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Due to the accelerated timeline of having under ten years to reduce anthropogenic sources of greenhouse gas (GHG) emissions, the next generation of climate change solutions will require hybrid strategies that both adjust to the consequences of inevitable climate changes (adaptation) and abate emissions to prevent intensifying future changes (mitigation). Humans will need to rethink the designs of large GHG-intensive systems, including the conventional food system that is currently GHG intensive, vulnerable to climate risks, and ecologically destructive to local ecosystems. This research begins to explore the role of urban farms in acting as a hybrid mitigation and adaptation strategy to climate risks. The potential of urban agriculture to act as a hybrid strategy is contingent on the farm’s ability to act as a net sink of emissions, while ensuring food security and economic viability. This research aims to be the first to quantify the GHG emissions, in terms of carbon equivalency, of all operational processes of a local urban farm in the Midwest region of the United States. A focus on the role of renewable energy in unlocking the carbon sink potential showcases the significance in abating emissions from electricity and heating/cooling needs. This work lays the foundation for the next step, in which an optimization model will be developed to adjust operational processes for optimal carbon storage. The timing of this research is critical as the Miami Valley region builds capacity to scale urban agriculture to better ensure climate resilience in the face of changing growing seasons and other climate-related threats to agricultural yields. Understanding the advantages of a carbon sink design in the context of local and regional benefits can effectively inform future urban farm designs.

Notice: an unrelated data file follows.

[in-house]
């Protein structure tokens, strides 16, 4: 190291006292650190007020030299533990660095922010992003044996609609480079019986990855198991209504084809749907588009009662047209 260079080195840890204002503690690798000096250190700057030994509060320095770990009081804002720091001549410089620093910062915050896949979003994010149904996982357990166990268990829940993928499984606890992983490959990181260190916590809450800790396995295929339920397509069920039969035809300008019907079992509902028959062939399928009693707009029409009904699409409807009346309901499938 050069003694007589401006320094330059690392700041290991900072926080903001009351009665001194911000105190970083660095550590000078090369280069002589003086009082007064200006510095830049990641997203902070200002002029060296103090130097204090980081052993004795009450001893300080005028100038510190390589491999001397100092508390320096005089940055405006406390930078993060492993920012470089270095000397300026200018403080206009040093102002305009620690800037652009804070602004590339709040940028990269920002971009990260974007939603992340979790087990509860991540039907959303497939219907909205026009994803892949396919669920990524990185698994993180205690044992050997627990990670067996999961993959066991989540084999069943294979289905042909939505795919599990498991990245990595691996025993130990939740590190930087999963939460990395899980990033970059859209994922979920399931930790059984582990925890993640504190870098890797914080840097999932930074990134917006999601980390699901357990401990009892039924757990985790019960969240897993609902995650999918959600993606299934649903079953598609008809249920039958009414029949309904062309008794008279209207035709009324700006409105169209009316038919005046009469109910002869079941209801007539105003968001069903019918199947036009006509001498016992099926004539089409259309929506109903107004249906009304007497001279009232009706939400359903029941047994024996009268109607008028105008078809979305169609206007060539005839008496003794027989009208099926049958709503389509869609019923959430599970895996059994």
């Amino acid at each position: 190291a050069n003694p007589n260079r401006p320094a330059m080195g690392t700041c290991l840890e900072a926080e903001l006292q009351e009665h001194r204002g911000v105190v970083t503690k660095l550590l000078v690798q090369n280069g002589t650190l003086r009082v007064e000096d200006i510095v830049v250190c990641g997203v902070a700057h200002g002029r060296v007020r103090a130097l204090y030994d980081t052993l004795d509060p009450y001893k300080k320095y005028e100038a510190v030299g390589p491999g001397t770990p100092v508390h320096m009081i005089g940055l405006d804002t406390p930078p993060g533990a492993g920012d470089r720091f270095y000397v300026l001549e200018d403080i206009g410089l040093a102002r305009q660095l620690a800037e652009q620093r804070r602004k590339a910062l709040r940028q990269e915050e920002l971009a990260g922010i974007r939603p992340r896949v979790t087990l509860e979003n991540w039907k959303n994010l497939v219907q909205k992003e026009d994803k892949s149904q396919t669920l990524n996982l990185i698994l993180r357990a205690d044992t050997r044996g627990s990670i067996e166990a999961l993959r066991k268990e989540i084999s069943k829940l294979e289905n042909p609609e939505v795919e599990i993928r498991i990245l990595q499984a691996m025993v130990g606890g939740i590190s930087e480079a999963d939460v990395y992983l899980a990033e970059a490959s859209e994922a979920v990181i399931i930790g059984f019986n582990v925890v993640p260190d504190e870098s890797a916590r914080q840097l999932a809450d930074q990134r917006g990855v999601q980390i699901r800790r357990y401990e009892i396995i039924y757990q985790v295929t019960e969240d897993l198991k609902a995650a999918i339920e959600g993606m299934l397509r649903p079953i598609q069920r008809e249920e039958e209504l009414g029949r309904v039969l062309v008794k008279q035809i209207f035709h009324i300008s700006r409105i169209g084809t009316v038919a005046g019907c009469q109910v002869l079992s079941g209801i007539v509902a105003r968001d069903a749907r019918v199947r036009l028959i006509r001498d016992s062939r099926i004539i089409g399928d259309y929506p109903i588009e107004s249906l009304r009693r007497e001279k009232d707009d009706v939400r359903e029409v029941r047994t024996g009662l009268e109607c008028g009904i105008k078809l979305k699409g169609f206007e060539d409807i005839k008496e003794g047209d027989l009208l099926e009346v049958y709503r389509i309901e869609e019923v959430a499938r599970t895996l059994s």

Felix Fernando, Kevin P. Hallinan
Primary Advisor's Department
Mechanical and Aerospace Engineering
Stander Symposium Posters, School of Engineering
United Nations Sustainable Development Goals
Climate Action; Sustainable Cities and Communities
"GHG Inventory for Local Urban Farm Shows Promise for Carbon Sink Capabilities" (2020). Stander Symposium Projects. 2030.